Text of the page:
Q: What does a product examination consist of?

A: When FSIS personnel perform a product examination, they select random samples based on Table SP5 in FSIS Directive 9900.2.

  1. For liquid egg product in a large shipping container, a ladle is used to dip down into the product to retrieve a sample for reinspection. The product is then placed into a tray or pan for organoleptic reinspection by FSIS.
  2. For liquid egg product in smaller shipping or immediate containers, a ladle may be used to remove product for reinspection, or the entire container may be emptied into a tray or pan for organoleptic reinspection, depending on how it is packaged.
  3. For frozen egg product, a drill and drill bit are used to drill down into the center of the container and spun at high speed to heat up the drill hole, which is then organoleptically reinspected by FSIS.
  4. For dried egg products, samples are selected and removed to a tray, pan, or table for organoleptic reinspection.

Q: Are there any special facility or equipment requirements for an official import inspection establishment to be approved to inspect egg products?

A: Yes, depending on what type of product will be presented for reinspection, as follows:

    1. Frozen egg products:
      1. A high speed, heavy duty drill with a rated capacity of not less than 1,000 RPM under load or not less than 1,800 RPM without a load.  Battery operated drills are acceptable if adequately powered.  The drill is to be free of adhering dirt, egg, or other extraneous matter before use;
      2. The drill bit is 11/16 inches or larger in diameter with not less than a 12-inch drilling section or shank (thin-twist type).  The drill bit is able to be sufficiently cleaned and sanitized for product examinations and for taking microbiological samples.  A stainless steel bit is recommended; and
      3. The doors of the FSIS inspection room must be able to accommodate a shipping container of the size presented for reinspection, so that the sample units are able to be moved into the inspection room for product examination and laboratory sampling, unless the shipping container contains immediate containers that may be moved into the inspection room.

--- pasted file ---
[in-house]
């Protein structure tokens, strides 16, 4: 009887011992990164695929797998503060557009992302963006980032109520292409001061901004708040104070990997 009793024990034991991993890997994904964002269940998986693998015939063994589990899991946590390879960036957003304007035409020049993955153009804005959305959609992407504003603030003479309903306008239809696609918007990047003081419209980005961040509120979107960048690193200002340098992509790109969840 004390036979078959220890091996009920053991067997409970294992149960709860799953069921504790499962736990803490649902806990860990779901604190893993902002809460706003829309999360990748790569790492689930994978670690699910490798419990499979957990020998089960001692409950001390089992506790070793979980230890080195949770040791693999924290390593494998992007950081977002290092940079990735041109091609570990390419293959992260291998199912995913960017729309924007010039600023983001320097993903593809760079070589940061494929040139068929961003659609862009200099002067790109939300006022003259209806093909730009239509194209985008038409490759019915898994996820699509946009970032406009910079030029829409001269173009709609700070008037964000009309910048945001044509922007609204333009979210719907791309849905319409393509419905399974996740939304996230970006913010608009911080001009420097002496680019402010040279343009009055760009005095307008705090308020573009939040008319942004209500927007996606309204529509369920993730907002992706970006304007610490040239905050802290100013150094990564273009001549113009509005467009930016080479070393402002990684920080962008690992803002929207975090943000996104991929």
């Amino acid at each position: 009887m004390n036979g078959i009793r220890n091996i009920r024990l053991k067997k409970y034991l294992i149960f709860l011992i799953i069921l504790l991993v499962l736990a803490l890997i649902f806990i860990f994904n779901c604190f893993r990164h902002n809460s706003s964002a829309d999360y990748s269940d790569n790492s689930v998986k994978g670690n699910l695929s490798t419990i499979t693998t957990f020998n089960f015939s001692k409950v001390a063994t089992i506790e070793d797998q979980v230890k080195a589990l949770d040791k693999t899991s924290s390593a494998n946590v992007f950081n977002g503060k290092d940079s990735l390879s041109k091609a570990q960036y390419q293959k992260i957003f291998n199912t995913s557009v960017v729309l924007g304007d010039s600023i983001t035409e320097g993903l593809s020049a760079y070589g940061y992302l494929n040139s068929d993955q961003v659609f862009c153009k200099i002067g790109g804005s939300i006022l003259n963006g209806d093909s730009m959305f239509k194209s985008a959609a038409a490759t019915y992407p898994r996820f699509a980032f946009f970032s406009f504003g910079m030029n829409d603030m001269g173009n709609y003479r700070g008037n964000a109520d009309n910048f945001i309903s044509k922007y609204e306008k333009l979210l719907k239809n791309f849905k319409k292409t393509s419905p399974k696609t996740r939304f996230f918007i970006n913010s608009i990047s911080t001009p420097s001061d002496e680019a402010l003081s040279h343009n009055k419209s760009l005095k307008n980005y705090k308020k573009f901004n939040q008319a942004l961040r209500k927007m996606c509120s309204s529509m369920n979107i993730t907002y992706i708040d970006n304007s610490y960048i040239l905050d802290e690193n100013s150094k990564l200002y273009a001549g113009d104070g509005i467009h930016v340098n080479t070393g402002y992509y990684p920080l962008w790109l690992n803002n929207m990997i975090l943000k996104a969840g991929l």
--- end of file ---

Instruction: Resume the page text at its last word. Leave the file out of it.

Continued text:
1. Liquid egg products:
      1. A ladle and either pans or trays musts be available for the product examination and laboratory sampling; and
      2. The doors of the FSIS inspection room must be able to accommodate a shipping container of the size presented for reinspection, so that the sample units are able to be moved into the inspection room for product examination and laboratory sampling, unless the shipping container contains immediate containers that may be moved into the inspection room.

    1. Dried egg products:
      1. The doors of the FSIS inspection room must be able to accommodate a shipping container of the size presented for reinspection, so that the sample units are able to be moved into the inspection room for product examination and laboratory sampling, unless the shipping container contains immediate containers that may be moved into the inspection room.
      2. The facility must have equipment to remove the samples and to place the samples into or on that are able to be easily cleaned and sanitized.

1 For FSIS purposes, a shipping container is the tanker, tote, box, or carton that contains the product.  The shipping conveyance is the vehicle that contains the shipping containers.  A tanker is both.

 

Last Modified Jul 09, 2015